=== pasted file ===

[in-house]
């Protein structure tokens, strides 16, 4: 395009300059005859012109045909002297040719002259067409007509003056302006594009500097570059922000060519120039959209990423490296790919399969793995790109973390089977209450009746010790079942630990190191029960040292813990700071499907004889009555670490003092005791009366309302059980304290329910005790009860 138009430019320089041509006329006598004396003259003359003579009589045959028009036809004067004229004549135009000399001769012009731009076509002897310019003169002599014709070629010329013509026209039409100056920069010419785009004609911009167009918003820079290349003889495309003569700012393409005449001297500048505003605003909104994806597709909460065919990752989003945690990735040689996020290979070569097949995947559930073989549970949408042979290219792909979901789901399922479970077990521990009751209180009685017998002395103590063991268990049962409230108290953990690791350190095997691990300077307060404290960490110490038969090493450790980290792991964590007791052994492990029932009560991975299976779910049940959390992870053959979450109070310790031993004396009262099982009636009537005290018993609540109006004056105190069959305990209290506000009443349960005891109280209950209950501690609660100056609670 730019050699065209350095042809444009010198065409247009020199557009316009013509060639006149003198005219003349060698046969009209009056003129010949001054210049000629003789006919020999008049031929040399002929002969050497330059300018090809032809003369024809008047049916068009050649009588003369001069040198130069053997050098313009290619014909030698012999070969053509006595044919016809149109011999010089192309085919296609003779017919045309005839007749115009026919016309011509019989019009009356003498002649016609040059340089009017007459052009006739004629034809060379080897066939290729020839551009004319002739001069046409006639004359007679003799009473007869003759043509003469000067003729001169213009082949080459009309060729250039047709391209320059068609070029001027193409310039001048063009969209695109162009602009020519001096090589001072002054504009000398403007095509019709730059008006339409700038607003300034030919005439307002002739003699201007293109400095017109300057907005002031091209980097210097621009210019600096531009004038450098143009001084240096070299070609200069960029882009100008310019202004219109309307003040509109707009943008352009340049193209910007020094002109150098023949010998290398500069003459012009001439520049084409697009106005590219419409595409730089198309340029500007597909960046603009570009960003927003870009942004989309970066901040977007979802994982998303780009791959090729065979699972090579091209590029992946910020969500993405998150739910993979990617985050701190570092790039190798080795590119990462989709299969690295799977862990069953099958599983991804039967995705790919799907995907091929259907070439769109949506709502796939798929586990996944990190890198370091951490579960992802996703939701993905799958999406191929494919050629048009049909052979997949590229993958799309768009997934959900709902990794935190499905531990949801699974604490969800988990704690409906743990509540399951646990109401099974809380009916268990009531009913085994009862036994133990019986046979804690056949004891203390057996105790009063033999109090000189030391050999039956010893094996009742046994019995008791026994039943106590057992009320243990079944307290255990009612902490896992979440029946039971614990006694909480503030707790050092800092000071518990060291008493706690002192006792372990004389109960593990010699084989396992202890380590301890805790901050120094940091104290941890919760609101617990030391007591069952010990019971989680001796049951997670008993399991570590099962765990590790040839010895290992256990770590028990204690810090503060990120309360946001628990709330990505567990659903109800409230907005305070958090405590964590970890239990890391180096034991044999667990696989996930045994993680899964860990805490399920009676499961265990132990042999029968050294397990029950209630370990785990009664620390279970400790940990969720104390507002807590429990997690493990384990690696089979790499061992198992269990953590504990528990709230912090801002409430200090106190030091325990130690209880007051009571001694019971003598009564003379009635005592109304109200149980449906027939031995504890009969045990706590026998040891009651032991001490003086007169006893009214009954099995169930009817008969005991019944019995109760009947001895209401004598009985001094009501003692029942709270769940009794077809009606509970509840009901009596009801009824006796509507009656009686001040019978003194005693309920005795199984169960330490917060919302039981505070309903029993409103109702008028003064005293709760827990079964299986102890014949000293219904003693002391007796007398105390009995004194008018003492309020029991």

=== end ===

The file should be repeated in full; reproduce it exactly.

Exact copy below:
[in-house]
């Protein structure tokens, strides 16, 4: 395009300059005859012109045909002297040719002259067409007509003056302006594009500097570059922000060519120039959209990423490296790919399969793995790109973390089977209450009746010790079942630990190191029960040292813990700071499907004889009555670490003092005791009366309302059980304290329910005790009860 138009430019320089041509006329006598004396003259003359003579009589045959028009036809004067004229004549135009000399001769012009731009076509002897310019003169002599014709070629010329013509026209039409100056920069010419785009004609911009167009918003820079290349003889495309003569700012393409005449001297500048505003605003909104994806597709909460065919990752989003945690990735040689996020290979070569097949995947559930073989549970949408042979290219792909979901789901399922479970077990521990009751209180009685017998002395103590063991268990049962409230108290953990690791350190095997691990300077307060404290960490110490038969090493450790980290792991964590007791052994492990029932009560991975299976779910049940959390992870053959979450109070310790031993004396009262099982009636009537005290018993609540109006004056105190069959305990209290506000009443349960005891109280209950209950501690609660100056609670 730019050699065209350095042809444009010198065409247009020199557009316009013509060639006149003198005219003349060698046969009209009056003129010949001054210049000629003789006919020999008049031929040399002929002969050497330059300018090809032809003369024809008047049916068009050649009588003369001069040198130069053997050098313009290619014909030698012999070969053509006595044919016809149109011999010089192309085919296609003779017919045309005839007749115009026919016309011509019989019009009356003498002649016609040059340089009017007459052009006739004629034809060379080897066939290729020839551009004319002739001069046409006639004359007679003799009473007869003759043509003469000067003729001169213009082949080459009309060729250039047709391209320059068609070029001027193409310039001048063009969209695109162009602009020519001096090589001072002054504009000398403007095509019709730059008006339409700038607003300034030919005439307002002739003699201007293109400095017109300057907005002031091209980097210097621009210019600096531009004038450098143009001084240096070299070609200069960029882009100008310019202004219109309307003040509109707009943008352009340049193209910007020094002109150098023949010998290398500069003459012009001439520049084409697009106005590219419409595409730089198309340029500007597909960046603009570009960003927003870009942004989309970066901040977007979802994982998303780009791959090729065979699972090579091209590029992946910020969500993405998150739910993979990617985050701190570092790039190798080795590119990462989709299969690295799977862990069953099958599983991804039967995705790919799907995907091929259907070439769109949506709502796939798929586990996944990190890198370091951490579960992802996703939701993905799958999406191929494919050629048009049909052979997949590229993958799309768009997934959900709902990794935190499905531990949801699974604490969800988990704690409906743990509540399951646990109401099974809380009916268990009531009913085994009862036994133990019986046979804690056949004891203390057996105790009063033999109090000189030391050999039956010893094996009742046994019995008791026994039943106590057992009320243990079944307290255990009612902490896992979440029946039971614990006694909480503030707790050092800092000071518990060291008493706690002192006792372990004389109960593990010699084989396992202890380590301890805790901050120094940091104290941890919760609101617990030391007591069952010990019971989680001796049951997670008993399991570590099962765990590790040839010895290992256990770590028990204690810090503060990120309360946001628990709330990505567990659903109800409230907005305070958090405590964590970890239990890391180096034991044999667990696989996930045994993680899964860990805490399920009676499961265990132990042999029968050294397990029950209630370990785990009664620390279970400790940990969720104390507002807590429990997690493990384990690696089979790499061992198992269990953590504990528990709230912090801002409430200090106190030091325990130690209880007051009571001694019971003598009564003379009635005592109304109200149980449906027939031995504890009969045990706590026998040891009651032991001490003086007169006893009214009954099995169930009817008969005991019944019995109760009947001895209401004598009985001094009501003692029942709270769940009794077809009606509970509840009901009596009801009824006796509507009656009686001040019978003194005693309920005795199984169960330490917060919302039981505070309903029993409103109702008028003064005293709760827990079964299986102890014949000293219904003693002391007796007398105390009995004194008018003492309020029991």